0cd0.f8dc.dc01 <--MAC of local interface a0f8.490e.a91f <--MAC of remote neighbor 8 <-- indicates IIF_ID of respective local port (here IF_ID is 8 for local port fo1/0/1)
C9500#sh platform pm interface-numbers | in iif|1/0/1 interface iif-id gid slot unit slun HWIDB-Ptr status status2 state snmp-if-index Fo1/0/18 1 1 1 1 0x7EFF3F442778 0x10040 0x20001B 0x4 8
C9500#sh mka sessions interface fortyGigabitEthernet 1/0/1 detail MKA Detailed Status for MKA Session =================================== Status: SECURED - Secured MKA Session with MACsec Local Tx-SCI............. 0cd0.f8dc.dc01/0008 Interface MAC Address.... 0cd0.f8dc.dc01 MKA Port Identifier...... 8 Interface Name........... FortyGigabitEthernet1/0/1 Audit Session ID......... CAK Name (CKN)........... 01 Member Identifier (MI)... DFDC62E026E0712F0F096392 Message Number (MN)...... 536 <-- can increment as message numbers increment EAP Role................. NA Key Server............... YES MKA Cipher Suite......... AES-256-CMAC
Latest SAK Status........ Rx & Tx Latest SAK AN............ 0 Latest SAK KI (KN)....... DFDC62E026E0712F0F09639200000001 (1) Old SAK Status........... FIRST-SAK Old SAK AN............... 0 Old SAK KI (KN).......... FIRST-SAK (0)
SAK Transmit Wait Time... 0s (Not waiting for any peers to respond) SAK Retire Time.......... 0s (No Old SAK to retire) SAK Rekey Time........... 0s (SAK Rekey interval not applicable)
MKA Policy Name.......... MKA Key Server Priority...... 200 Delay Protection......... NO Delay Protection Timer.......... 0s (Not enabled)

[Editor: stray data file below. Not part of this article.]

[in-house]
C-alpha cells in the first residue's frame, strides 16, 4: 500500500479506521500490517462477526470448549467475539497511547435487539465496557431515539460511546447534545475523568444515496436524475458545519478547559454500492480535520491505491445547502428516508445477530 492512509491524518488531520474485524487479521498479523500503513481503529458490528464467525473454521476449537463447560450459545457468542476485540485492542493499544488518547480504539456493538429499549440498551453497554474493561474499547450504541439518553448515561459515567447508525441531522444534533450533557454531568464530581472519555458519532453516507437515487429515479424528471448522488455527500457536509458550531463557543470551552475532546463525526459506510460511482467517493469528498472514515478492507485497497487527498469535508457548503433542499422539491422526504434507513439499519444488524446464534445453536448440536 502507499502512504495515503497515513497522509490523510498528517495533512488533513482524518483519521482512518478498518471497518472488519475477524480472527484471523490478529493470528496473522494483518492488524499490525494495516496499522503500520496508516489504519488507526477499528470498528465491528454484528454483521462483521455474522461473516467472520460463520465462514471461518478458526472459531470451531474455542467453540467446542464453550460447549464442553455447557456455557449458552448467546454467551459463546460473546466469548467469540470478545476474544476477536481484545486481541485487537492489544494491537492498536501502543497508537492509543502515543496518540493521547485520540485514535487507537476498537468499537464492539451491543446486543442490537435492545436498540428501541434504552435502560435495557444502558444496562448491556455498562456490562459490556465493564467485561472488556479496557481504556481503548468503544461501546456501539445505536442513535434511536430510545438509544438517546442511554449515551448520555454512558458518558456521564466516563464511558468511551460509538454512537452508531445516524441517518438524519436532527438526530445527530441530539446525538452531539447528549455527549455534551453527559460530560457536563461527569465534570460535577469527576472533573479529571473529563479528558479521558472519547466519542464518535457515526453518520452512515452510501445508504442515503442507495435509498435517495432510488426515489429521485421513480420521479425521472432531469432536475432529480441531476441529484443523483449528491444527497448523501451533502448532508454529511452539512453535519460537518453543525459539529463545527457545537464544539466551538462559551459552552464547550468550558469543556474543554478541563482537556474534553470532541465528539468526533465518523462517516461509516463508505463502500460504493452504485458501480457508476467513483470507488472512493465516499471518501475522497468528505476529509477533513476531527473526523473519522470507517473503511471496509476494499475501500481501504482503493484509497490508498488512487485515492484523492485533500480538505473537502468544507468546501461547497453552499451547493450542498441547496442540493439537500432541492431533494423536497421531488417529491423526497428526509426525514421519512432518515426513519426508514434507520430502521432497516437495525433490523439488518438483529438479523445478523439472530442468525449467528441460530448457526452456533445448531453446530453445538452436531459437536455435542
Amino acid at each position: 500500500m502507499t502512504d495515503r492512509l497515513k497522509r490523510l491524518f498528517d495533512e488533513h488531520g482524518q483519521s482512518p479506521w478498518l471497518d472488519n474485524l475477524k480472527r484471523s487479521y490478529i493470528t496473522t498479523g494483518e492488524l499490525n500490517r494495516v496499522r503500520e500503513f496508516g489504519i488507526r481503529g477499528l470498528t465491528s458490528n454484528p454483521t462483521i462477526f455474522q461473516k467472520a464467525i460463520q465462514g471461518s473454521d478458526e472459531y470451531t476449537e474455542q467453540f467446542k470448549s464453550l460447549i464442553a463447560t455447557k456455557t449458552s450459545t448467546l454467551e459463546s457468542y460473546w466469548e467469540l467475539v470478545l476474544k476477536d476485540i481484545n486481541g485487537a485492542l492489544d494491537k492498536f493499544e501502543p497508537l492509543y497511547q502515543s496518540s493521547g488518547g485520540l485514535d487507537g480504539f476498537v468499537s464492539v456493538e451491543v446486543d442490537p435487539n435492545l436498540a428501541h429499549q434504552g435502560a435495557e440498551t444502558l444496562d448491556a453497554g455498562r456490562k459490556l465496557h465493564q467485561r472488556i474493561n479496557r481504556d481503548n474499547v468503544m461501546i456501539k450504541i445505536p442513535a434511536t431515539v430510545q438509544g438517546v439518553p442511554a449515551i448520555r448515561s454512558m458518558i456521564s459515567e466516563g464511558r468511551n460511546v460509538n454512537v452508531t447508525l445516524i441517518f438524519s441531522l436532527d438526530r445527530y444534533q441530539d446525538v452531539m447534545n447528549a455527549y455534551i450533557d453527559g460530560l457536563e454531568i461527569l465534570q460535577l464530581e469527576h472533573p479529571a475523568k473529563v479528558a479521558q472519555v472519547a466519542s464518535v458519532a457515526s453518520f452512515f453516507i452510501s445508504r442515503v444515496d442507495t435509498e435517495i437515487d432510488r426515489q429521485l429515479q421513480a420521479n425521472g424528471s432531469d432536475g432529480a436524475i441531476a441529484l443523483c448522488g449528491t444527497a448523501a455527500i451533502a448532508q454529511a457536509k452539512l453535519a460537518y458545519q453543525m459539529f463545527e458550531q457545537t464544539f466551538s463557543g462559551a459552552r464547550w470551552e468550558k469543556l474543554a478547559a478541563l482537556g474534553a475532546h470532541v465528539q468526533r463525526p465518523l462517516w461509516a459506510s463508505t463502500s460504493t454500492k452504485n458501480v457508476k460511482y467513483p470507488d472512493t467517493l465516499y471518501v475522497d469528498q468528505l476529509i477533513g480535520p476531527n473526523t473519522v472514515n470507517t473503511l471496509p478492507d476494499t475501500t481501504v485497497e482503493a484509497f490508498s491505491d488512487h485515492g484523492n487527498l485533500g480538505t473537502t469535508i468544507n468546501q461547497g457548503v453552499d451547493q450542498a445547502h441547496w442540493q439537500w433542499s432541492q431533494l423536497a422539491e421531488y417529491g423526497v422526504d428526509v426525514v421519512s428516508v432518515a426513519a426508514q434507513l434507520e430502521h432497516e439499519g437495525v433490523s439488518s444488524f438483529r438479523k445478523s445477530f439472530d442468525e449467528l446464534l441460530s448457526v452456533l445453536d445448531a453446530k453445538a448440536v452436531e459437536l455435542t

Use the same instructions mentioned in Scenario 1.
Warning: For interoperability purposes, be aware that some platforms do padding and some platforms do not. This can lead to key issues where the mka session remains in Init state. You can verify this with command show mka sessions.
Padding Issue Example
This use case shows a Catalyst 9500 and a Nexus 7k in NX-OS 8.2(2) but can also happen with Catalyst devices like C3560CX.
If you use the configuration presented in Scenario 2, MKA cannot establish the tunnel due to a key mismatch.
You must manually complete the key with 0's on the 9500 side since this device does not do padding.
conf t key chain MACsec1 MACsec key 0100000000000000000000000000000000000000000000000000000000000000 --> device does not do padding automatically key-string 12345678901234567890123456789012 end
conf t key chain MACsec1 MACsec key 01 --> Device does automatic padding. key-octet-string 12345678901234567890123456789012 end
Other Configuration Options
MACsec Switch-to-Switch Link Security with MKA on Bundled/Port-Channel Interface
L3 and L2 Port-channels (LACP, PAgP and Mode ON)
Encryption Types (AES-128 and AES-256, AES-256 is applicable for Advantage License)
Key Exchange MKA PSK only
Catalyst 9200 (AES-128 only)
Catalyst 9500 and Catalyst 9500H
Sample Switch to Switch Etherchannel Configuration
Key chain and MKA policy configuration remains same as shown earlier in MKA configuration section.